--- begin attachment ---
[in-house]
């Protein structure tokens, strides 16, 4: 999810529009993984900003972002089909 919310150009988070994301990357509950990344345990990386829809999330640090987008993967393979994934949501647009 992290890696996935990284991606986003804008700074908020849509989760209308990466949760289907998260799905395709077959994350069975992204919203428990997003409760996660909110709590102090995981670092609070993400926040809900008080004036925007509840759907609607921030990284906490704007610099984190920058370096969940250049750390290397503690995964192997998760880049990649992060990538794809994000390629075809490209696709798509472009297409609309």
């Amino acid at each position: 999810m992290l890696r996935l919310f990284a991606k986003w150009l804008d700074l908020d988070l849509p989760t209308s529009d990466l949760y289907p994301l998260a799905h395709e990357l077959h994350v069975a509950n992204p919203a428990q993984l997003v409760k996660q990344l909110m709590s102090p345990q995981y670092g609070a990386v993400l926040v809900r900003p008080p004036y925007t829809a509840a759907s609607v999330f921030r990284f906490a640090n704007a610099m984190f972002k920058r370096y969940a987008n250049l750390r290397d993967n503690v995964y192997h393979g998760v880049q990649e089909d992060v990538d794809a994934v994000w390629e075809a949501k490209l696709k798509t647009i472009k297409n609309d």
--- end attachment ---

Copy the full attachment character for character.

[in-house]
């Protein structure tokens, strides 16, 4: 999810529009993984900003972002089909 919310150009988070994301990357509950990344345990990386829809999330640090987008993967393979994934949501647009 992290890696996935990284991606986003804008700074908020849509989760209308990466949760289907998260799905395709077959994350069975992204919203428990997003409760996660909110709590102090995981670092609070993400926040809900008080004036925007509840759907609607921030990284906490704007610099984190920058370096969940250049750390290397503690995964192997998760880049990649992060990538794809994000390629075809490209696709798509472009297409609309």
């Amino acid at each position: 999810m992290l890696r996935l919310f990284a991606k986003w150009l804008d700074l908020d988070l849509p989760t209308s529009d990466l949760y289907p994301l998260a799905h395709e990357l077959h994350v069975a509950n992204p919203a428990q993984l997003v409760k996660q990344l909110m709590s102090p345990q995981y670092g609070a990386v993400l926040v809900r900003p008080p004036y925007t829809a509840a759907s609607v999330f921030r990284f906490a640090n704007a610099m984190f972002k920058r370096y969940a987008n250049l750390r290397d993967n503690v995964y192997h393979g998760v880049q990649e089909d992060v990538d794809a994934v994000w390629e075809a949501k490209l696709k798509t647009i472009k297409n609309d």